Wildfires burning across the Pacific Northwest cast dark clouds of smoke over Seattle this week. The city ranked as having the worst air quality worldwide on Wednesday evening.
IQAir, a Swiss company that measures air pollution worldwide, still ranks Seattle as having the worst air quality in the world on Thursday. Portland, Oregon, and Vancouver, British Columbia, also made the top 10.
On Tuesday afternoon, the Puget Sound Clean Air Agency warned Seattle residents that the incoming smoke was dangerous to inhale. Puget Sound encouraged residents to limit time spent outside and keep doors and windows closed to protect themselves from the polluted air.
Nine fires burned across Washington and Oregon before a red flag warning was issued for critical fire conditions, NBC News reported. A fire in Nakia Creek near Vancouver, Washington, grew rapidly on Sunday night. The human-caused fire blazed across Clark County, Washington, and engulfed Portland and Seattle with smoke.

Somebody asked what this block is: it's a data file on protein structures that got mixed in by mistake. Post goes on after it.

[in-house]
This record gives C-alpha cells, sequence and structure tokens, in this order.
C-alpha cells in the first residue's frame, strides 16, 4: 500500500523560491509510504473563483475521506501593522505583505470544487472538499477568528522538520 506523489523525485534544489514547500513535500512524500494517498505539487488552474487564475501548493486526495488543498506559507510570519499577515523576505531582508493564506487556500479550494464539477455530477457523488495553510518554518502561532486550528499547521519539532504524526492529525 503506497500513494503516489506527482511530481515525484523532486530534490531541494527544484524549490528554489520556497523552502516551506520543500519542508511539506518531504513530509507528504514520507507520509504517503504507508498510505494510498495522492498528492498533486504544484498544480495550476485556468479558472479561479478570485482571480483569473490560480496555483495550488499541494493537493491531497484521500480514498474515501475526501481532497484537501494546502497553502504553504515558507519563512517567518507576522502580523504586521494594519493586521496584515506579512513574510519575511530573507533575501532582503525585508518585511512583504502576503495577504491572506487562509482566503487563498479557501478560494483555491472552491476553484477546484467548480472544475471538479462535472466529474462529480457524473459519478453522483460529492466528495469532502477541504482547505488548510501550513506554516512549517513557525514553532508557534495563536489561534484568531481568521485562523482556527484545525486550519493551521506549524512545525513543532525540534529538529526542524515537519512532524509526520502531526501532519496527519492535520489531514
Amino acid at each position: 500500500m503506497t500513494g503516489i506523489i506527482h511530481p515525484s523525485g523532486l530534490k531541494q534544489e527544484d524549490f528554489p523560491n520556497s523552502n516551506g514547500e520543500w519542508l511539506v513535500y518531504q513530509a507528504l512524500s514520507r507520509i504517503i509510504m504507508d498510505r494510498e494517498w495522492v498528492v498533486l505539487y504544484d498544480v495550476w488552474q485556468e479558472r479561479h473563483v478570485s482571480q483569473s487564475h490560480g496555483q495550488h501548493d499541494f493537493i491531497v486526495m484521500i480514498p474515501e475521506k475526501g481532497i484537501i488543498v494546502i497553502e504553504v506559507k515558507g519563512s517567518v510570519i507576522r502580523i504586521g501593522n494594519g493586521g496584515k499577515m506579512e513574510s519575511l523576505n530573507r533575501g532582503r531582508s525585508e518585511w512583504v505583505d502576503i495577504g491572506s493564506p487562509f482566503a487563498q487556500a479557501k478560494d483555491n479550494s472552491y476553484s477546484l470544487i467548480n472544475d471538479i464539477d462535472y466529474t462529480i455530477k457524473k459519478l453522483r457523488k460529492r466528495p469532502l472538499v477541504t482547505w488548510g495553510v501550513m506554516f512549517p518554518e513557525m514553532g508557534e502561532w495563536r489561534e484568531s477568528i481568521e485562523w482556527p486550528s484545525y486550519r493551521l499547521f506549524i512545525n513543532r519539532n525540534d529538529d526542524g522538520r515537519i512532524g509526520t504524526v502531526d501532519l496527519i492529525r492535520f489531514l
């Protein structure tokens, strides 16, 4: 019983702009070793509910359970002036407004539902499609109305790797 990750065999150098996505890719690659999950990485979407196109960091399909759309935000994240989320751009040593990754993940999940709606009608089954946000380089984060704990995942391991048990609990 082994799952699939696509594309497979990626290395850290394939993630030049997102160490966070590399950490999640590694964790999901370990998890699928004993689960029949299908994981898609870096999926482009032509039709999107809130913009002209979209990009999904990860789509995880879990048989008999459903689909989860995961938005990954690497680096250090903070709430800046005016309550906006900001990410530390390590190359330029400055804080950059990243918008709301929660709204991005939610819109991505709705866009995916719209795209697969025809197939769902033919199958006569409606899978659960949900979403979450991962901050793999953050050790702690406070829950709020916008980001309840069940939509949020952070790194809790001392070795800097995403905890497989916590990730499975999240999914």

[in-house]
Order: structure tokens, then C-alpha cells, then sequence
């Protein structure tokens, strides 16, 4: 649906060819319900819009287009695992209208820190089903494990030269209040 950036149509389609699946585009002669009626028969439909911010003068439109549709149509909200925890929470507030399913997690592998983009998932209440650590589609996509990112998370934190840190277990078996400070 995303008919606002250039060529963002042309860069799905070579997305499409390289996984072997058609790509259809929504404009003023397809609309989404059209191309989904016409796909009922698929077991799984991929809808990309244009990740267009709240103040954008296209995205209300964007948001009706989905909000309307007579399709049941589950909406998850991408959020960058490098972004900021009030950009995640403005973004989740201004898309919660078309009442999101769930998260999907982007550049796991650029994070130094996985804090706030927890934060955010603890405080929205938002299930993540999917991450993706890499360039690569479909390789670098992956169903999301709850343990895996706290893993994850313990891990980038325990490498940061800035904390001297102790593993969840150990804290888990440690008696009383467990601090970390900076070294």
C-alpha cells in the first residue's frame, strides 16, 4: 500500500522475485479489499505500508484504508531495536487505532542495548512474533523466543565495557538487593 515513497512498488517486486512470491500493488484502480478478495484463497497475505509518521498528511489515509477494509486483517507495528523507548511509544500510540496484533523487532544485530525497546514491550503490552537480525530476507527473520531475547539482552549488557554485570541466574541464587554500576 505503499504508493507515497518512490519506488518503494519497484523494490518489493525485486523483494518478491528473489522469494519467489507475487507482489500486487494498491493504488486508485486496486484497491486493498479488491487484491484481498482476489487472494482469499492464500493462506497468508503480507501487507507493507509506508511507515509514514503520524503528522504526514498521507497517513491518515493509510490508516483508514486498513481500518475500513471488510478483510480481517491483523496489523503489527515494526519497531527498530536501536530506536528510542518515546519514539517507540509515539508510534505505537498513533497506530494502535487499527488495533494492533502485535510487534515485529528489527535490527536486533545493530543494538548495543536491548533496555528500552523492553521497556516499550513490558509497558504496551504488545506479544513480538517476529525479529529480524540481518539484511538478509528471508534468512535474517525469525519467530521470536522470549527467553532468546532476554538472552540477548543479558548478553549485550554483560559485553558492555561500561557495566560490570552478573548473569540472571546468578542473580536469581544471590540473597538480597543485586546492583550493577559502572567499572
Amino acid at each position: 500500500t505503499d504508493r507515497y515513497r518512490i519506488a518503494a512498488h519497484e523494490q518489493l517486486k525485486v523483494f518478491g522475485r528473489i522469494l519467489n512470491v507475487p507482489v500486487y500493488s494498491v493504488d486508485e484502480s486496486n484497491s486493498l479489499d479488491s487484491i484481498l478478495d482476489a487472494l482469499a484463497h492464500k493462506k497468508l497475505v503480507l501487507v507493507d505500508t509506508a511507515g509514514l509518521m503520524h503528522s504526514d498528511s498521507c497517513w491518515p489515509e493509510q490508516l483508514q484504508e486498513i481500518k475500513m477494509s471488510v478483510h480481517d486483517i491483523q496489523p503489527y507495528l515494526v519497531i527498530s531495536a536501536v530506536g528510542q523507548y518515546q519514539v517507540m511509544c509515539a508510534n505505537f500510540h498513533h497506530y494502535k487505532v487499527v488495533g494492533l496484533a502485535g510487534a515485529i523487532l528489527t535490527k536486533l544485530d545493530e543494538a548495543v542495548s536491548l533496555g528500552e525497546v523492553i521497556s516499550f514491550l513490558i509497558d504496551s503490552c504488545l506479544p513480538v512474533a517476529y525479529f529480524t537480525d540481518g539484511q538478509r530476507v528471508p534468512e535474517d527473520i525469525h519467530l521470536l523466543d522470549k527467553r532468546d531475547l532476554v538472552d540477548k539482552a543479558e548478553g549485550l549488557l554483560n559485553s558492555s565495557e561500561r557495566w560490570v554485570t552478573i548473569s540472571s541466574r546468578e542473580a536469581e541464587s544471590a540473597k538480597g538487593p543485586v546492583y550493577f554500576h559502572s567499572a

According to the U.S. Environmental Protection Agency, smoke from wildfires is particularly dangerous to pregnant people, outdoor workers, individuals with heart or lung disease, those over 65 and children. Smoke exposure is linked to eye irritation, bronchitis, difficulty breathing, lung disease and premature death.
Relief for Pacific Northwest residents is expected as early as Friday — rainstorm is expected to make it way through Seattle this weekend.
“We’re gonna see a first decent shot of rain since early June this year and much cooler temperatures,” Dev McMillian, a National Weather Service meteorologist, told USA Today.
Seattle just experienced its driest summer on record. The city known for its precipitation received just 0.5 inches of rain between June 21 and Sept. 21, a period that averages 2.98 inches of rain.